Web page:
Vicky White, assistant director of corrections for Lauderdale County, took Casey White, the inmate, from jail Friday morning, saying she was taking the prisoner to the county courthouse.
The two, who officials said are not related, have not been seen since, and the US Marshals Service is offering up to $10,000 for information leading to the inmate's capture and the location of the officer, the service said Sunday.
A warrant for Vicky White's arrest was issued on charges of permitting or facilitating escape in the first degree, Lauderdale County Sheriff Rick Singleton said Monday.
Here's what we know.
The officer and the inmate left the jail
Vicky White said she was taking Casey White for a mental health evaluation when she checked him out of the jail. She said she was going to get medical care after dropping the inmate off at the courthouse because she wasn't feeling well.
Authorities found out later no such evaluation -- or any court hearing -- was scheduled for Casey White that day, and Vicky White never made it to the place where she was to get medical attention, according to Singleton.
That afternoon, concerned officers at the jail tried to reach Vicky White, but her phone went straight to voicemail. It was then they found out Casey White had not been returned to the jail.
Authorities are looking at all possibilities, including whether the corrections officer willingly helped Casey White escape, which Singleton said Monday is looking likely.
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"If she did this willingly, and all indications are that she did," Singleton told CNN's Ryan Young. "I guess we're trying to hold on to that last straw of hope that maybe for some reason she was threatened and did this under coercion... but absolutely you'd feel betrayed," Singleton said Monday.
"Knowing the inmate, I think she's in danger whatever the circumstances," Singleton said Friday.
"He was in jail for capital murder, and he had nothing to lose. Whether she assisted him or not we don't know, and we won't address that until we have absolute proof that that's what happened. We are assuming at this point that she was taken against her will unless we can absolutely prove otherwise. But regardless, even if she did assist him, we think she's in danger," said Singleton.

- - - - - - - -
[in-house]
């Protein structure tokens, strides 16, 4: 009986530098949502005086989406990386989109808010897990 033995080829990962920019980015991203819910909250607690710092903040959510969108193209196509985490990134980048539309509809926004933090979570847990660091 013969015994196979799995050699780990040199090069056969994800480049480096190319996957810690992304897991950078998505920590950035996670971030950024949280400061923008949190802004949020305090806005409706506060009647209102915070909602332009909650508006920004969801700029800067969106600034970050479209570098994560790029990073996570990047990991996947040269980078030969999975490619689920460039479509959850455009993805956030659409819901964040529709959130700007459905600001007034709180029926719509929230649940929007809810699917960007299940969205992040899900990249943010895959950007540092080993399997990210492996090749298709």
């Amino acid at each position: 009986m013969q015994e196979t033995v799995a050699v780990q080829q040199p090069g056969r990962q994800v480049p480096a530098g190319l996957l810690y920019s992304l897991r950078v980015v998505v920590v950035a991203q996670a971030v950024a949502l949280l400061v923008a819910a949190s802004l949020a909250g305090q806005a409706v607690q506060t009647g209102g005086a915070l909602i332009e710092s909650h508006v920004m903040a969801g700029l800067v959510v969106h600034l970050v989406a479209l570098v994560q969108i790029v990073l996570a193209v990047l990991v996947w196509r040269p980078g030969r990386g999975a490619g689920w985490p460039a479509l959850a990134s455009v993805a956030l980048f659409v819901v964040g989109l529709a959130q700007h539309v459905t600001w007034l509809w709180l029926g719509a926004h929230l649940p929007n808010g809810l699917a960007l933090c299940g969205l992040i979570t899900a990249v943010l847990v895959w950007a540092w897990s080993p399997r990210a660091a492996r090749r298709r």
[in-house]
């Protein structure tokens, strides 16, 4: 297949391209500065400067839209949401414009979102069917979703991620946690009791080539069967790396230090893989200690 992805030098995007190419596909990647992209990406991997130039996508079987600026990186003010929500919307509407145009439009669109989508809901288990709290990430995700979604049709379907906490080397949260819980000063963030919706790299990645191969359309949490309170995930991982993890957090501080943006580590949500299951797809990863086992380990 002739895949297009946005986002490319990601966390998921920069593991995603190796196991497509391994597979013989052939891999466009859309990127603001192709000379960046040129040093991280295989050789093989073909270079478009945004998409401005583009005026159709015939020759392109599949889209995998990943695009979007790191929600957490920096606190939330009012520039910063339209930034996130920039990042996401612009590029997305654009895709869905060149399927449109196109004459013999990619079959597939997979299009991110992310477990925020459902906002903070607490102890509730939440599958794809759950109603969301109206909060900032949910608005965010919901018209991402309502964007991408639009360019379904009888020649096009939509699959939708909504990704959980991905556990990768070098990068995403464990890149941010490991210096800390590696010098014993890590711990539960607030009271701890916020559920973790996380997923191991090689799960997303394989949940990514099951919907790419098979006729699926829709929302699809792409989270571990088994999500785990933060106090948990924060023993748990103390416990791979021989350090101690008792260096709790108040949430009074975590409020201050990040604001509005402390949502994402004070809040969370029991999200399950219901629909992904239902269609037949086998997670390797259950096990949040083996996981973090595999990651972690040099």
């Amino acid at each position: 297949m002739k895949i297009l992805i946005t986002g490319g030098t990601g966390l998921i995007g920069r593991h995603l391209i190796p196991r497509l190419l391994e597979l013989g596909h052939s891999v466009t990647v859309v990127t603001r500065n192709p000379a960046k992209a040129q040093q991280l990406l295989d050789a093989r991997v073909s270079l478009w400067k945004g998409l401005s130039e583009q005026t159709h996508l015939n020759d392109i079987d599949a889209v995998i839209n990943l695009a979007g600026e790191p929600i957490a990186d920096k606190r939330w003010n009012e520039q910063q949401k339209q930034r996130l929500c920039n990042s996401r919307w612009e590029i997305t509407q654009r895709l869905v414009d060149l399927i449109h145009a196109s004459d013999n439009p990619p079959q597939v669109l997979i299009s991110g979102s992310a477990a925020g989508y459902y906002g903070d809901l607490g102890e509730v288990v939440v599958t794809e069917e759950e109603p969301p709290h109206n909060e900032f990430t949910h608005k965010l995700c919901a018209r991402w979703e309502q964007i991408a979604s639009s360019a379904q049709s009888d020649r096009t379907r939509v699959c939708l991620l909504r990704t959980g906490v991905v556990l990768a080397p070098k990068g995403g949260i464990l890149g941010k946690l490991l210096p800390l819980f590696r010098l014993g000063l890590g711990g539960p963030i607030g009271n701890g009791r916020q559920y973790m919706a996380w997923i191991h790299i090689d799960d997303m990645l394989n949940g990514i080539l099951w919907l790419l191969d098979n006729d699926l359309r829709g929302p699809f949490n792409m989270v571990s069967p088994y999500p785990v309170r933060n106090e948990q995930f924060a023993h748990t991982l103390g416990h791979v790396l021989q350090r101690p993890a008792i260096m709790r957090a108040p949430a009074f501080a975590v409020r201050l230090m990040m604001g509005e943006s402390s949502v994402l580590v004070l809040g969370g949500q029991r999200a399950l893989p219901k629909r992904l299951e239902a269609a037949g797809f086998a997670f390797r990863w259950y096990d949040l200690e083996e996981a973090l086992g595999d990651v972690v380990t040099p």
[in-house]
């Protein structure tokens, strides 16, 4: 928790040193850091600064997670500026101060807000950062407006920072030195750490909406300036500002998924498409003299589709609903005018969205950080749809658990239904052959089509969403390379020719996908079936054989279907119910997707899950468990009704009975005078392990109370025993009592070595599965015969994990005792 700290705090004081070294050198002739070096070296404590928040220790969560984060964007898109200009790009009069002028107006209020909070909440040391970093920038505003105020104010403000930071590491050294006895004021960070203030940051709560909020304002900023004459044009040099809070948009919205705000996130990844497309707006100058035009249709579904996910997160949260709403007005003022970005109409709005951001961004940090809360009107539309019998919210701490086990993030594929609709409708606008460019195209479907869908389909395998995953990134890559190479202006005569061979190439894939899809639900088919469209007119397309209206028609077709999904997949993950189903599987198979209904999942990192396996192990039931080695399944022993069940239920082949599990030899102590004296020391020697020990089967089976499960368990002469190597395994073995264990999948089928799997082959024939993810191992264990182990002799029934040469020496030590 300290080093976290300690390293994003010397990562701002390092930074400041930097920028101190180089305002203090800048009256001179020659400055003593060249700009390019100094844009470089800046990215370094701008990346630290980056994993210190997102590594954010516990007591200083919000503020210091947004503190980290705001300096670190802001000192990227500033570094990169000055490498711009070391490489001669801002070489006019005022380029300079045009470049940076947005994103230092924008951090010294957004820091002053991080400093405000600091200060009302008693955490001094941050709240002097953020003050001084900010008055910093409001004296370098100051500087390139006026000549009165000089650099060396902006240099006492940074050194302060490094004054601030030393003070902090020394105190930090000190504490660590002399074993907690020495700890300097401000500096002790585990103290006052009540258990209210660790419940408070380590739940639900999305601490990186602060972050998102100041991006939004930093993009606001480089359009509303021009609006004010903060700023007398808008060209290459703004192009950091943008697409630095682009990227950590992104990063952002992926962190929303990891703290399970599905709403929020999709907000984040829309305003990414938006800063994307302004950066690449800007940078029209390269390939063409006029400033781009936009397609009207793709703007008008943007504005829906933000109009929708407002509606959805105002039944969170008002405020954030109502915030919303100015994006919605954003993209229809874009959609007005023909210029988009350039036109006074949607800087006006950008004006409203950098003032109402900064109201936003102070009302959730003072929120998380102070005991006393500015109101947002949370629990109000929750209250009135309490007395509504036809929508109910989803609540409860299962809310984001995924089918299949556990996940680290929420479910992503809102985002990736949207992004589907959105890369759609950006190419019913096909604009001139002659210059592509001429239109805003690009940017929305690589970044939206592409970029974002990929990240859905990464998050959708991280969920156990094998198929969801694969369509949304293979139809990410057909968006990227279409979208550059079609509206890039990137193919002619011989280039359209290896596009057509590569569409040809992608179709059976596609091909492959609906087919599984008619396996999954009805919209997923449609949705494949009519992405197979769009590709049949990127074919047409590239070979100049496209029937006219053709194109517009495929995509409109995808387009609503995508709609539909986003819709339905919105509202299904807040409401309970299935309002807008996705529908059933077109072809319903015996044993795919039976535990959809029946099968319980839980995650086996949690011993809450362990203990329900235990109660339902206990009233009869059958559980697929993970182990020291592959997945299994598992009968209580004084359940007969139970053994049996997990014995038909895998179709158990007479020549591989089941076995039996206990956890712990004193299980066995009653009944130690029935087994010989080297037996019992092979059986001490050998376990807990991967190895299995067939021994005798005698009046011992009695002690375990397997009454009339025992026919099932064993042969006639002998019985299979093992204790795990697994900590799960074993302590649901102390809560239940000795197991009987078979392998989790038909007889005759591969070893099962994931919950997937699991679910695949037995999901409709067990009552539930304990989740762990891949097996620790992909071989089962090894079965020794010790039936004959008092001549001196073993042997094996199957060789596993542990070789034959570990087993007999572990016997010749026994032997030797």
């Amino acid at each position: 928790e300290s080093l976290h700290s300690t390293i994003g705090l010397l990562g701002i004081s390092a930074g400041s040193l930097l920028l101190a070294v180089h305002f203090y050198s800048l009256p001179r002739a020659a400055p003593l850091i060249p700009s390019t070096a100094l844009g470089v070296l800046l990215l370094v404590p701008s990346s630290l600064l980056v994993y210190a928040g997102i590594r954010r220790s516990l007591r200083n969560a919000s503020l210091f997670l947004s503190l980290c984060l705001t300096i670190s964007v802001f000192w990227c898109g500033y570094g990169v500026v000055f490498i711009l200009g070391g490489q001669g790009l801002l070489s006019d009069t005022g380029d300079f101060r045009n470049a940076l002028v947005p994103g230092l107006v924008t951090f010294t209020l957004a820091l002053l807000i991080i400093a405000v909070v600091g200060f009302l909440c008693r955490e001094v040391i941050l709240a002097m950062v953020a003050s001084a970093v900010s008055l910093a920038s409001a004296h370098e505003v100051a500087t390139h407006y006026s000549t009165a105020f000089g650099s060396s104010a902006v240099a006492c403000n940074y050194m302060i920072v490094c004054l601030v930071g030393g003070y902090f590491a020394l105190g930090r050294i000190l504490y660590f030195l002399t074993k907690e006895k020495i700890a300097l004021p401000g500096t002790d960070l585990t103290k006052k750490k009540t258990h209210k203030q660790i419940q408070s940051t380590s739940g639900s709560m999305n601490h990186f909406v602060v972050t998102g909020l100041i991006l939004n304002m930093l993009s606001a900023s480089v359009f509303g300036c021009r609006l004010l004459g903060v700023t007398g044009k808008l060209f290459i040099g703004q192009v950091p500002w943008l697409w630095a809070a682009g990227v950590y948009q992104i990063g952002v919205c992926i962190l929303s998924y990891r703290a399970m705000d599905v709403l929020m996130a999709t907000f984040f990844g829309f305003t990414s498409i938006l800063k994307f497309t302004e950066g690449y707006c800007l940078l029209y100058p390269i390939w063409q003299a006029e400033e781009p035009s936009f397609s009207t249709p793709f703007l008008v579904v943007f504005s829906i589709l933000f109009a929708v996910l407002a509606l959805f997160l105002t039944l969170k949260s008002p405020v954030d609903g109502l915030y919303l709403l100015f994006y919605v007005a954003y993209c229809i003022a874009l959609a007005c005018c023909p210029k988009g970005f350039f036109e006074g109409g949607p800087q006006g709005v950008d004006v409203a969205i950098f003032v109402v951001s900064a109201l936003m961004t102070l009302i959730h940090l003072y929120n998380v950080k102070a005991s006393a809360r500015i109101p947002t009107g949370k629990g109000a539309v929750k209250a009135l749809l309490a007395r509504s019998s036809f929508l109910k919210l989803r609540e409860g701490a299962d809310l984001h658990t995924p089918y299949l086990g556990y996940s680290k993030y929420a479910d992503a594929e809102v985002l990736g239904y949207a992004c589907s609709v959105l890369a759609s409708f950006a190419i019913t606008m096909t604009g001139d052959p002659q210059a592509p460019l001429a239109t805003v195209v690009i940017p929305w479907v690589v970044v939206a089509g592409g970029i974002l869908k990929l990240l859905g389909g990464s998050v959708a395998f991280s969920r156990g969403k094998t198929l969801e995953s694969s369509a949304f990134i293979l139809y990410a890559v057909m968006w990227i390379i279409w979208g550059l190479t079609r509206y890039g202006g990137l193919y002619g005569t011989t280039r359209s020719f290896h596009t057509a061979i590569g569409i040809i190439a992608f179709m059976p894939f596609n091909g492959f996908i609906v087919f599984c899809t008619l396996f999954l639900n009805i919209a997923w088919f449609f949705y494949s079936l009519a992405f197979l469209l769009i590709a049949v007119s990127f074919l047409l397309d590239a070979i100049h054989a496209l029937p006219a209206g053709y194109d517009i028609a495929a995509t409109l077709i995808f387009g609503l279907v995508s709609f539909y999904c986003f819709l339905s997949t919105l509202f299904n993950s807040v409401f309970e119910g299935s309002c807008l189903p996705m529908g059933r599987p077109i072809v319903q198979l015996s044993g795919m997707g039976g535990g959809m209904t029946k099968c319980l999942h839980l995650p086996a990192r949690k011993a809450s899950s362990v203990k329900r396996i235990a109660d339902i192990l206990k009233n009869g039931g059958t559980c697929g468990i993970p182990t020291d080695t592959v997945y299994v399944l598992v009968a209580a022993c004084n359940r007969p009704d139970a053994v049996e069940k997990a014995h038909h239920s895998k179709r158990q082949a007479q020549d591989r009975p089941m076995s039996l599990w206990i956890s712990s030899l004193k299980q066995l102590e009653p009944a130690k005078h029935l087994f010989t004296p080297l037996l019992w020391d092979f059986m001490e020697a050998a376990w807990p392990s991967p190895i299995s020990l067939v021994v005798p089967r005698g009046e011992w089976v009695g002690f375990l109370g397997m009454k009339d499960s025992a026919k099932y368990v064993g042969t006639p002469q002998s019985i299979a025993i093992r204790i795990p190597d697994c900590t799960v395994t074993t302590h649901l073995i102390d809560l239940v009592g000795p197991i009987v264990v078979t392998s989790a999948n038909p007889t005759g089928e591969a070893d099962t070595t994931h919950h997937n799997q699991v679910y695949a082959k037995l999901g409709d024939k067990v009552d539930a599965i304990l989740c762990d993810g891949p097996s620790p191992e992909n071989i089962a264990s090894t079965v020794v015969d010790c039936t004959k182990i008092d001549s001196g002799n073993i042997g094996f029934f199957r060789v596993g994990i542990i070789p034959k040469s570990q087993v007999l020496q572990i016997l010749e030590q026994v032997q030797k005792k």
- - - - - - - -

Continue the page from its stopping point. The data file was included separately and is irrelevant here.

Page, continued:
Planned escape vehicle
The 2013 Ford Taurus patrol car that Vicky White and inmate Casey White took from the jail was found abandoned in a shopping center parking lot Friday morning, according to the sheriff.
Officials have obtained video showing the patrol car stopped -- about eight minutes after it left the jail -- at an intersection about two blocks from the shopping center parking lot, Singleton said Monday.
"What that tells us is that the patrol car left the detention center and went straight to the parking lot" where it was abandoned, the sheriff said. "There was not enough time for them to even attempt to try to come to the courthouse."
Authorities have determined the officer and inmate left the parking lot in a copper-colored 2007 Ford Edge SUV that Vicky White bought and parked in the lot the night before, Singleton said Tuesday.
The officer went against policy
In her job as assistant director of corrections, Vicky White coordinated all transports from the detention center to the court, so she knew protocol called for two sworn deputies to be with Casey White at all times, as he was an inmate with capital murder charges, according to Singleton.
"All precautions were in place," Singleton said. "The questions we have for Director White is why she violated policy."
Other officers likely didn't push back against Vicky White because she was second-in-command at the facility, the sheriff said.
"Being the boss and over the transport, she just informed the booking officer that she was going to carry him to the courthouse and drop him off, which was a flagrant violation of policy. But I'm sure because it was her boss, the booking officer didn't question it," he explained.
Officer and inmate had 'special relationship,' sheriff said
Officials believe Vicky White and Casey White have known each other since at least 2020 and developed a "special relationship" that extended to the correction officer's off-work hours, Singleton told CNN Tuesday.